“A line of thinking we could really use to hear right now”

Featured resource: Michael Lucey’s translation of Eribon’s memoir, Returning To Reims

Three prominent French intellectuals and writers recently visited the Department of Comparative Literature, along with the French Department and the Program in Critical Theory. Geoffroy de Lagasnerie, Professor at the École Nationale Supérieure d’Arts de Paris Cergy, where he teaches philosophy and sociology, gave a lecture on “Democracy in History: Snowden, Assange, Manning,” on October 27.  In the audience were the French philosopher Didier Eribon and the French novelist Édouard Louis.  Louis and Lagasnerie have recently co- authored two compelling and widely circulated public documents, the Manifeste pour une contre-offensive intellectuelle et politique (Manifesto for an intellectual and political counter-offensive) that was published in Le monde  in September 2015, and republished in a number of other venues, including the Los Angeles Review of Books, and Manuel Valls vous n’avez rien fait contre le terrorisme (Manuel Valls, you have done nothing to fight terrorism), a compelling text that appeared in Libération on August 3, 2016. Both were part of an effort to rethink what progressive politics might be for contemporary intellectuals, writers, and activists. Lagasnerie’s lecture (which you can listen to on-line at http://criticaltheory.berkeley.edu/events/event/democracy-in-history-snowden-assange-manning/) presented some of the ideas in his book from 2015, L’art de la révolte. Snowden, Assange, Manning, devoted to reexamining the ways we think about what constitutes democratic actions of protest.

Didier Eribon, who wrote an acclaimed biography of the French intellectual Michel Foucault, has become one of the most important progressive intellectual voices in France today. He gave a lunchtime seminar on October 28, presenting his most recent collection of essays, Principes d’une pensée critique(Principals for critical thinking). In particular, he discussed the first essay in that volume, devoted to the topic of critical self-writing. “Who is speaking when someone writes about themself?” he asks in that essay. Among many writers he discusses in that essay, he mentions the Algerian writer, Assia Djebar, who once famously wrote, “An observation forces itself upon me: I was born in 1842.” Djebar was, in fact, born in 1936, but as Eribon points out, the first question you have to answer when you write critically about yourself is: When did the conditions under which I was born come into being? How far back in time did the historical sequence that made me who I am, that determined this or that part of my being, begin?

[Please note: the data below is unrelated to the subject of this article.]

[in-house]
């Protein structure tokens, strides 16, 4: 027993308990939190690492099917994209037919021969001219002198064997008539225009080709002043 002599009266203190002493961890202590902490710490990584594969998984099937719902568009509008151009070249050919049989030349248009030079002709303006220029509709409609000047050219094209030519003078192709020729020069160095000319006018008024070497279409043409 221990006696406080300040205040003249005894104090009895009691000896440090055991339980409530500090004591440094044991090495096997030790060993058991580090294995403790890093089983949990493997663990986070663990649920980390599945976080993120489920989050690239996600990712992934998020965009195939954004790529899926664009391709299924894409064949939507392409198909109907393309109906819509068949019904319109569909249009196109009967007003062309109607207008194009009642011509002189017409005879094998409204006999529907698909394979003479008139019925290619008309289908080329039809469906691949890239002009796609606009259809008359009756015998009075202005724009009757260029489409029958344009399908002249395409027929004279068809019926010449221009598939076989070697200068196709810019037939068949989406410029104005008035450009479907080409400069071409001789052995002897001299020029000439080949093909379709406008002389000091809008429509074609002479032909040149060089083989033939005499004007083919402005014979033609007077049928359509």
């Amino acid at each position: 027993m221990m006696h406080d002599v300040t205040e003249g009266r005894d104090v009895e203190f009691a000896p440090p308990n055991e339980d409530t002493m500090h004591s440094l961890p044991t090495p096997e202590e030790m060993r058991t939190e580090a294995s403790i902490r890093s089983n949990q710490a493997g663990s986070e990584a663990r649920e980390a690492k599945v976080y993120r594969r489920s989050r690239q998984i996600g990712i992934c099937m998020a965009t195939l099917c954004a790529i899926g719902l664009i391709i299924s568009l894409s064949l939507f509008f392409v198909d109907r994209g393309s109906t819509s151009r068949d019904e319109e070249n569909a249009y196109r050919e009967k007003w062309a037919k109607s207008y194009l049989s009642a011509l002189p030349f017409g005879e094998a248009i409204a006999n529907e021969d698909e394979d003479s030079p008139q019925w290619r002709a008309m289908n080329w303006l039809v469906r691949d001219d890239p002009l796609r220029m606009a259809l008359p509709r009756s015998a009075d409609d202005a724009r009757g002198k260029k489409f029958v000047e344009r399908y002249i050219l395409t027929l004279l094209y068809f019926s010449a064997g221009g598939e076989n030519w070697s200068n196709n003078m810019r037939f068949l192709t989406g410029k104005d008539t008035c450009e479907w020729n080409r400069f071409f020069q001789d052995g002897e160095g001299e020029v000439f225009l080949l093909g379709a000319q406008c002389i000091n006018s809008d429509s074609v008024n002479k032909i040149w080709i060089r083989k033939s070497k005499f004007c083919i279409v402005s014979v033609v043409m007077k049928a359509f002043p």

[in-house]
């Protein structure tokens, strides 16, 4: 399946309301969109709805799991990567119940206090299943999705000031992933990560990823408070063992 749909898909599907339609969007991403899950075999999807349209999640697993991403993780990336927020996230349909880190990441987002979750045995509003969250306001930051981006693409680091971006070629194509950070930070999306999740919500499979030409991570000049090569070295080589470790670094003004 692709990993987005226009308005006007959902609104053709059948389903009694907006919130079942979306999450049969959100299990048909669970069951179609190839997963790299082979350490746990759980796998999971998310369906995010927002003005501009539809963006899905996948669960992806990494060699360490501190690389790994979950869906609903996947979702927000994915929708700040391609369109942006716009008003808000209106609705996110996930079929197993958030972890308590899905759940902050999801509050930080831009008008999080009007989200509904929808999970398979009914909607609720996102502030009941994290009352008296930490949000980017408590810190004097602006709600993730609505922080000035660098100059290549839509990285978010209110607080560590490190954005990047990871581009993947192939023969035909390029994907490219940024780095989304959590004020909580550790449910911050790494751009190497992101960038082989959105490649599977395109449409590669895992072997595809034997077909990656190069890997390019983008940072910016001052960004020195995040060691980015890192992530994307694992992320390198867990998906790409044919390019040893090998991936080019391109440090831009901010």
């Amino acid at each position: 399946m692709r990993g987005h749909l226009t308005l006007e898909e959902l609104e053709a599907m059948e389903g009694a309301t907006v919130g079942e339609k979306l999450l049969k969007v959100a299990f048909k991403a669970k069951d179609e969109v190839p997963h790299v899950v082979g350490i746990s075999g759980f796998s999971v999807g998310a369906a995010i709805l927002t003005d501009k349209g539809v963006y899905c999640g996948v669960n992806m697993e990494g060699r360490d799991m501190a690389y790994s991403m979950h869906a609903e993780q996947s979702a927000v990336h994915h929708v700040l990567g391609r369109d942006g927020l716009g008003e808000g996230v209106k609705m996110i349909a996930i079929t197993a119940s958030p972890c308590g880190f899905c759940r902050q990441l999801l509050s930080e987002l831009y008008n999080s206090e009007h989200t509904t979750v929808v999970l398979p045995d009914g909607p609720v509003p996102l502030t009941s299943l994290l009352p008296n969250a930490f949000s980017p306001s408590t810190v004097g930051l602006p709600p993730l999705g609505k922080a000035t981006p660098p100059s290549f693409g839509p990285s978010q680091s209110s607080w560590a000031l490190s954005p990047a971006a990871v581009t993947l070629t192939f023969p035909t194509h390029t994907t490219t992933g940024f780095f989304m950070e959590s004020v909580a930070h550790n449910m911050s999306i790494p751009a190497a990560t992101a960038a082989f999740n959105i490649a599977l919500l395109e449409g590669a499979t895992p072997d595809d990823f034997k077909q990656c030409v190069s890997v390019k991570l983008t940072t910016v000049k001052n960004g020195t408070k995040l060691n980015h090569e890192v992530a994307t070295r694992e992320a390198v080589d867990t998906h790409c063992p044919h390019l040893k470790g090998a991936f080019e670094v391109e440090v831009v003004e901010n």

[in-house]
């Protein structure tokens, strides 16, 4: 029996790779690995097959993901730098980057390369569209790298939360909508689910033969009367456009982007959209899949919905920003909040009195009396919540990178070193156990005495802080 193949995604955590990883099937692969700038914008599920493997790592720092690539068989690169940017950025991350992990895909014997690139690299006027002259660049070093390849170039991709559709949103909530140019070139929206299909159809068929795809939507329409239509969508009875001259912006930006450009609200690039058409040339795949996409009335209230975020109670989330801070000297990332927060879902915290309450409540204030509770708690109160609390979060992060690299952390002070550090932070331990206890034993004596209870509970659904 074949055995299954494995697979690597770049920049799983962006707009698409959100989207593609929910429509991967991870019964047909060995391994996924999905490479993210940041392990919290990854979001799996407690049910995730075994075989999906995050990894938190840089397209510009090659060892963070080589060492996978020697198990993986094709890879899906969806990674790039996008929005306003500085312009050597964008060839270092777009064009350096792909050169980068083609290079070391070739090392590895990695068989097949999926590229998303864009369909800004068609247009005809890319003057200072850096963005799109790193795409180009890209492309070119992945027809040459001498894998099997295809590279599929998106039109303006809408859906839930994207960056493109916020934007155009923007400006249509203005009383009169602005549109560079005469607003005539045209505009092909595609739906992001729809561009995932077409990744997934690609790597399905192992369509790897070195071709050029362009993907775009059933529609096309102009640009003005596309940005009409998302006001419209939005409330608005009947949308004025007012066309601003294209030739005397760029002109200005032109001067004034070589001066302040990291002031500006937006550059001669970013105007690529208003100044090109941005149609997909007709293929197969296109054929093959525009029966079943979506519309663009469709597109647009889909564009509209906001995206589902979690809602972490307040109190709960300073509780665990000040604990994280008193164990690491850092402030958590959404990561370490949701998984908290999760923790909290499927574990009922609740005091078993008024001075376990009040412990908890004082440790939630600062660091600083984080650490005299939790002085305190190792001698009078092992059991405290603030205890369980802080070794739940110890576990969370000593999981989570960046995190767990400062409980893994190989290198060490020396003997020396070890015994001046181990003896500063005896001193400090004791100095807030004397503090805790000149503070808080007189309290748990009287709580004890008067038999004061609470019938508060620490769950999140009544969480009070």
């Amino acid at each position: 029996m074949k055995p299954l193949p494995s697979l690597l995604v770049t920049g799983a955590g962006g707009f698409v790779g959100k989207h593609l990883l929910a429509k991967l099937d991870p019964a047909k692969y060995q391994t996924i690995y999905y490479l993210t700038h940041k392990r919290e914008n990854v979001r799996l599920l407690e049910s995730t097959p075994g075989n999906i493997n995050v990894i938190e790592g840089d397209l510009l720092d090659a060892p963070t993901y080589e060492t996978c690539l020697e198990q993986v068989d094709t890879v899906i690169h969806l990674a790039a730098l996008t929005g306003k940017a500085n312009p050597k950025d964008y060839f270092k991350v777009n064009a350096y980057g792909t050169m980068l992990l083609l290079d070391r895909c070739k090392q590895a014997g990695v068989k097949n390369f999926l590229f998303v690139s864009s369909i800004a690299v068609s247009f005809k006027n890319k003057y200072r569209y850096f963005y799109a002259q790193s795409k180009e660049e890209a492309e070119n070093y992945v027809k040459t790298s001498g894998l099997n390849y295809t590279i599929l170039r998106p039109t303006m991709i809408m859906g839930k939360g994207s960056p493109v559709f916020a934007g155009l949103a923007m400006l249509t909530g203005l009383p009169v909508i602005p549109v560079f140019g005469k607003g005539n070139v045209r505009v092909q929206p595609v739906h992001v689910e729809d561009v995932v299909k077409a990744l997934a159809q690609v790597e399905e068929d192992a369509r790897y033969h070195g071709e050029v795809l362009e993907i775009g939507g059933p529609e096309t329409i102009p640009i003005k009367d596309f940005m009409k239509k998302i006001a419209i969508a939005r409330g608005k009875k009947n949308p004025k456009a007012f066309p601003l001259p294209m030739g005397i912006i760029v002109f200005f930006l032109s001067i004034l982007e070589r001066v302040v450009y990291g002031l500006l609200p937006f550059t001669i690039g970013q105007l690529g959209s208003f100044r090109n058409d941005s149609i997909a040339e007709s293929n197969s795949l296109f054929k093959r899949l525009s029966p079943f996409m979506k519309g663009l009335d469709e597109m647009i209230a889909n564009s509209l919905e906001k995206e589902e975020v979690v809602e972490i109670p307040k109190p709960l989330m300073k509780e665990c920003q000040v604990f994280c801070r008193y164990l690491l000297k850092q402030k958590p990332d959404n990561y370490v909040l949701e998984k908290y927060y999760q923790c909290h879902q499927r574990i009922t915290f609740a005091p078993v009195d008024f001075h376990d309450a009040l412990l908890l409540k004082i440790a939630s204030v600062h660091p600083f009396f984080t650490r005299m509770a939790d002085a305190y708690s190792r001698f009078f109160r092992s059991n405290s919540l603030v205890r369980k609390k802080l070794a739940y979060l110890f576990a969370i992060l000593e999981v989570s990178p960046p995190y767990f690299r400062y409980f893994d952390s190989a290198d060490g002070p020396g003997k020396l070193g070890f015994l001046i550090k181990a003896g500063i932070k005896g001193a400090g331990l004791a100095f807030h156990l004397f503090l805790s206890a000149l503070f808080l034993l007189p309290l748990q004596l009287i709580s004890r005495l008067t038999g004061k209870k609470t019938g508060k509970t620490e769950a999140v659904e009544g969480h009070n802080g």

Michael Lucey, Professor of Comparative Literature and French, has been translating a number of the bestselling books from France by two of our visitors. They are books that discuss both gay sexuality and contemporary politics, including the frightening rise of extreme right-wing politics in Europe.  His translation of Didier Eribon’s Returning to Reims (a book that discusses both what it is like to grow up working class and gay, and why so much of the French working class has gradually shifted from voting on the left to voting on the right) was published by MIT Press in 2013. Eribon’s sociological memoir has been turned into a popular play in France, and is currently enjoying a huge success in Germany.  Lucey has also recently translated the prize-winning first novel by Édouard Louis, The End of Eddy, which will be published by Farrar, Straus and Giroux in Spring 2017. Already translated into 20 languages, The End of Eddy is a wrenching account of growing up in poverty and struggling with the homophobia, racism, and  violence that pervades the world around you. Lucey is currently translating Louis’s second novel, History of Violence.